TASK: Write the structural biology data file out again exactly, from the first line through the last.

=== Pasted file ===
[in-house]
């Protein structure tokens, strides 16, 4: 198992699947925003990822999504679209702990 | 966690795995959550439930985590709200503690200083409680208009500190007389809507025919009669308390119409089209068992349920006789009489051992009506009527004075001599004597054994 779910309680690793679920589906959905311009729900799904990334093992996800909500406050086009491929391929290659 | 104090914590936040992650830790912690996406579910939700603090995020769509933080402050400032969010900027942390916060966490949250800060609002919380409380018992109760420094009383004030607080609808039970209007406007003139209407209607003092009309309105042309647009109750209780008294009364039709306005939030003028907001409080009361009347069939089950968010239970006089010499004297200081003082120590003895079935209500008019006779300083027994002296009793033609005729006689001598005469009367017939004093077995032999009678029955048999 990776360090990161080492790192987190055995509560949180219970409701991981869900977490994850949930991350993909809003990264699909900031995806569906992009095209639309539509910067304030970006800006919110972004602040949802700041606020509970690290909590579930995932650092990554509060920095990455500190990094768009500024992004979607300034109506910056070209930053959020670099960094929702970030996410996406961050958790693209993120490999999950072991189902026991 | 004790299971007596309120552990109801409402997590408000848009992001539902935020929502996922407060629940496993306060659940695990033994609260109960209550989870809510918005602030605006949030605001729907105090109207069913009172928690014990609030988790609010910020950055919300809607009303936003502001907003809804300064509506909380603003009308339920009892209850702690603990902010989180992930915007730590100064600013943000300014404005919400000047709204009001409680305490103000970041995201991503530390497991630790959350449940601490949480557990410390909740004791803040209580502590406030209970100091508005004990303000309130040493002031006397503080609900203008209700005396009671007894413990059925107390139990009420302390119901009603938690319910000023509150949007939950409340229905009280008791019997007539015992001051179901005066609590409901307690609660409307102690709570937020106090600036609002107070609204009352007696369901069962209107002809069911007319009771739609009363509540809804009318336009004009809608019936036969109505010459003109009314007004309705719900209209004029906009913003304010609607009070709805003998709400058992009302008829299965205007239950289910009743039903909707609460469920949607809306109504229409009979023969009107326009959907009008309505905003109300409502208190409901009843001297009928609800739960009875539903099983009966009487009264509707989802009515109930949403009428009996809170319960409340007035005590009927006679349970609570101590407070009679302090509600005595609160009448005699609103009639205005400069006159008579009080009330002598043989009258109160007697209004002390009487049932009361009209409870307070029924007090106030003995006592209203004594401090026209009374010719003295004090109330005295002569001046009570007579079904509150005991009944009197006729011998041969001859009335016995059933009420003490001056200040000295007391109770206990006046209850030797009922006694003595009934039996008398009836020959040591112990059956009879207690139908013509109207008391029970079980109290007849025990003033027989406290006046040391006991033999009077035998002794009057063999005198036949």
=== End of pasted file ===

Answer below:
[in-house]
């Protein structure tokens, strides 16, 4: 198992699947925003990822999504679209702990 | 966690795995959550439930985590709200503690200083409680208009500190007389809507025919009669308390119409089209068992349920006789009489051992009506009527004075001599004597054994 779910309680690793679920589906959905311009729900799904990334093992996800909500406050086009491929391929290659 | 104090914590936040992650830790912690996406579910939700603090995020769509933080402050400032969010900027942390916060966490949250800060609002919380409380018992109760420094009383004030607080609808039970209007406007003139209407209607003092009309309105042309647009109750209780008294009364039709306005939030003028907001409080009361009347069939089950968010239970006089010499004297200081003082120590003895079935209500008019006779300083027994002296009793033609005729006689001598005469009367017939004093077995032999009678029955048999 990776360090990161080492790192987190055995509560949180219970409701991981869900977490994850949930991350993909809003990264699909900031995806569906992009095209639309539509910067304030970006800006919110972004602040949802700041606020509970690290909590579930995932650092990554509060920095990455500190990094768009500024992004979607300034109506910056070209930053959020670099960094929702970030996410996406961050958790693209993120490999999950072991189902026991 | 004790299971007596309120552990109801409402997590408000848009992001539902935020929502996922407060629940496993306060659940695990033994609260109960209550989870809510918005602030605006949030605001729907105090109207069913009172928690014990609030988790609010910020950055919300809607009303936003502001907003809804300064509506909380603003009308339920009892209850702690603990902010989180992930915007730590100064600013943000300014404005919400000047709204009001409680305490103000970041995201991503530390497991630790959350449940601490949480557990410390909740004791803040209580502590406030209970100091508005004990303000309130040493002031006397503080609900203008209700005396009671007894413990059925107390139990009420302390119901009603938690319910000023509150949007939950409340229905009280008791019997007539015992001051179901005066609590409901307690609660409307102690709570937020106090600036609002107070609204009352007696369901069962209107002809069911007319009771739609009363509540809804009318336009004009809608019936036969109505010459003109009314007004309705719900209209004029906009913003304010609607009070709805003998709400058992009302008829299965205007239950289910009743039903909707609460469920949607809306109504229409009979023969009107326009959907009008309505905003109300409502208190409901009843001297009928609800739960009875539903099983009966009487009264509707989802009515109930949403009428009996809170319960409340007035005590009927006679349970609570101590407070009679302090509600005595609160009448005699609103009639205005400069006159008579009080009330002598043989009258109160007697209004002390009487049932009361009209409870307070029924007090106030003995006592209203004594401090026209009374010719003295004090109330005295002569001046009570007579079904509150005991009944009197006729011998041969001859009335016995059933009420003490001056200040000295007391109770206990006046209850030797009922006694003595009934039996008398009836020959040591112990059956009879207690139908013509109207008391029970079980109290007849025990003033027989406290006046040391006991033999009077035998002794009057063999005198036949």